Infectious Disease

Ivermectin stops the spread of river blindness and could stop the West Nile virus from spreading

November 24, 2021

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Eigege and Holcomb do not report any relevant financial information.

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While not recommended for treating COVID-19, ivermectin has shown the potential to stop the spread of some infectious diseases, according to several studies presented at the American Society of Tropical Medicine and Hygiene’s annual meeting.

One study looked at the use of ivermectin to stop the spread and transmission of West Nile virus.

Kahansim B. et al.  Abstract 0432. Presented at: Annual Meeting of the American Society of Tropical Medicine & Hygiene;  17.-21.  November 2021;  virtual.

Kahansim B. et al. Abstract 0432. Presented at: Annual Meeting of the American Society of Tropical Medicine & Hygiene; 17.-21. November 2021; virtual.

“This study was developed as an investigation of a novel strategy to combat the West Nile virus”, Karen Holcomb, PhD, a recent graduate from the University of California, Davis, told Healio.

She noted that West Nile virus is still the leading cause of mosquito-borne diseases in the US and that current mosquito control strategies are unfortunately limited to reduce virus transmission.

“Ivermectin’s mosquito-killing properties, which work differently than currently used insecticides, and its well-documented history of safe use in mammals and birds make ivermectin a promising alternative control strategy,” said Holcomb.

Treat birds to kill mosquitoes

Holcomb and colleagues hypothesized that treating birds that are frequently fed by mosquitoes could reduce West Nile virus transmission by killing mosquitoes before they have another blood meal, thus preventing future infections. Ivermectin is deadly to mosquitoes but not to birds.

To evaluate the effectiveness and feasibility of this strategy, Holcomb and colleagues first placed 48 chickens in four treated and four untreated control flocks in backyard stalls across Davis, California, and administered ivermectin to the treated flocks daily between July and September 2019 in the study they monitored Serum ivermectin levels and tested all chickens for antibodies to West Nile virus.

Overall, the study showed that West Nile virus seroconversions were reduced in treated herds compared to untreated herds, suggesting a decreased transmission intensity in treated pens. Holcomb said subsequent modeling suggested that the use of ivermectin-treated bird feeders could reduce the bite of West Nile virus infected mosquitoes within a neighborhood by more than 60%. The results also showed that treating birds that are frequently fed by mosquitoes resulted in the greatest reductions, regardless of the species’ ability to transmit West Nile virus to feeding mosquitoes, she said.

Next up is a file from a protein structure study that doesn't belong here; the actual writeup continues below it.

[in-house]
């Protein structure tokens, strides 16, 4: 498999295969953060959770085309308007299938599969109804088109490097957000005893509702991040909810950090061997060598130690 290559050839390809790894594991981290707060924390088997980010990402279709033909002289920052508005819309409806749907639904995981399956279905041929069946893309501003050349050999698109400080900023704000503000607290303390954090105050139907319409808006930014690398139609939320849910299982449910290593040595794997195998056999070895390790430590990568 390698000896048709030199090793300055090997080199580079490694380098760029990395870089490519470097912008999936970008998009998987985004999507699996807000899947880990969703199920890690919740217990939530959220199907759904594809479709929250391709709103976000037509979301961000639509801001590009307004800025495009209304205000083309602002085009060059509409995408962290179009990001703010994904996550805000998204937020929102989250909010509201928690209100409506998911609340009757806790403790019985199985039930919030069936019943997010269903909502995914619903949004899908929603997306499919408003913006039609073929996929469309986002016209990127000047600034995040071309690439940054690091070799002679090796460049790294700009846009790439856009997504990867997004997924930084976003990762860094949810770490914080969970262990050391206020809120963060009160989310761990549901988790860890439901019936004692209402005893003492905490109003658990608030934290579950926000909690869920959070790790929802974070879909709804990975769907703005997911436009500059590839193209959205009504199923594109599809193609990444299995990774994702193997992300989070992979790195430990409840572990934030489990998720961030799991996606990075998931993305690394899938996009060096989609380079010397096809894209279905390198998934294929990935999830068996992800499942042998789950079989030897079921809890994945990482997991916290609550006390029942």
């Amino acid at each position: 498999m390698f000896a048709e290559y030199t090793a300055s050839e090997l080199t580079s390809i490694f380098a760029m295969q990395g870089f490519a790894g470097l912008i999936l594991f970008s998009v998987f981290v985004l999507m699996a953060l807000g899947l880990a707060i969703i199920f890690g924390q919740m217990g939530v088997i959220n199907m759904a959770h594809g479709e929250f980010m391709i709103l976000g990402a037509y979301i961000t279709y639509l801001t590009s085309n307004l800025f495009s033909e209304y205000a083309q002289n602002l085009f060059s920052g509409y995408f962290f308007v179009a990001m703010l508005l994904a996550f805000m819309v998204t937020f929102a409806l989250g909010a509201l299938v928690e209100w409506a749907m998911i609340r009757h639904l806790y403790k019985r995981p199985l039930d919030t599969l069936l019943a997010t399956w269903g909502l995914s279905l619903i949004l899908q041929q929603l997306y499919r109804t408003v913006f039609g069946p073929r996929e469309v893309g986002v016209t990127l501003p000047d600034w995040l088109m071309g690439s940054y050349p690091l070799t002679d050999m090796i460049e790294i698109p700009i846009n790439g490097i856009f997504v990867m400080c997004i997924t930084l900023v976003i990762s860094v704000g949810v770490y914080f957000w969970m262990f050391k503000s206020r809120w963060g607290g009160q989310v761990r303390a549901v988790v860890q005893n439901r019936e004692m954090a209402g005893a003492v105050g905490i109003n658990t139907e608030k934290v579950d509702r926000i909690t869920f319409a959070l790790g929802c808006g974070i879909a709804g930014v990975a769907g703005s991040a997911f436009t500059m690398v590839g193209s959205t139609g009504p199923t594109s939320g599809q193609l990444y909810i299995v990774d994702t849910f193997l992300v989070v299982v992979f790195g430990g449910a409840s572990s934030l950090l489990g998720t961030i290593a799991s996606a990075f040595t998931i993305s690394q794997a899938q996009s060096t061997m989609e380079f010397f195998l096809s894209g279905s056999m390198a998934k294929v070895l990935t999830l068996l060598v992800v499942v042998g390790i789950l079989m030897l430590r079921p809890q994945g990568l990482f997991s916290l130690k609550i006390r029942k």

“Ivermectin treatment of backyard birds with special birdseed is still under development and has the potential to significantly reduce local transmission of the West Nile virus in the future,” said Holcomb. “Large reductions require high spatial coverage of a neighborhood with ivermectin-treated bird feeders and a high mosquito death rate after biting a bird that has self-treated on a treated bird feeder.”

Eliminate river blindness

Additional data presented at the meeting indicated that mass treatment with ivermectin eliminated the transmission of river blindness in two states in Nigeria.

According to the study, the states of Plateau and Nasarawa were named as the first Nigerian countries to interrupt transmission and stop mass administration of drugs for onchocerciasis or river blindness after 8 to 26 years of mass administration with ivermectin. Researchers performed a 3-year post-treatment entomological assessment during the 2019-2020 transmission season, which is required to explain the elimination of transmission.

For the evaluation, the researchers collected and tested black flies for the presence of the L3 infection state of Onchocerca volvulus using O-150-PCR.

The evaluation resulted in 93 pools in the state of Nasarawa, consisting of 7,925 flies found and zero positive pools (95% CI, 0% -0.024%). Similar results were observed in Plateau State, where 89 pools out of 7,368 flies resulted in 0 positive pools (95% CI, 0% -0.026%).

According to the study, the results meet the WHO’s 2016 entomological criteria for eliminating the transmission infectivity threshold of less than 0.05%.

“It’s been 25 years of hard work by community volunteers to distribute the drug, and a particularly strong commitment from the Nigerian Federal Ministry of Health, the ongoing Ivermectin donation from Merck, and many donors and partners.” Abel Own, a program director for the Carter Center in Nigeria said in a press release. “But we hope this success can accelerate elimination efforts elsewhere in Nigeria and across Africa.”

References:

Kahansim B. et al. Abstract 0432. Presented at: Annual Meeting of the American Society of Tropical Medicine & Hygiene; 17.-21. November 2021; virtual.

Nguyen C. et al. Abstract 1351. Presented at: American Society of Tropical Medicine & Hygiene Annual Meeting; 17.-21. November 2021; virtual.

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American Society for Tropical Medicine and Hygiene (ASTMH)

American Society for Tropical Medicine and Hygiene (ASTMH)

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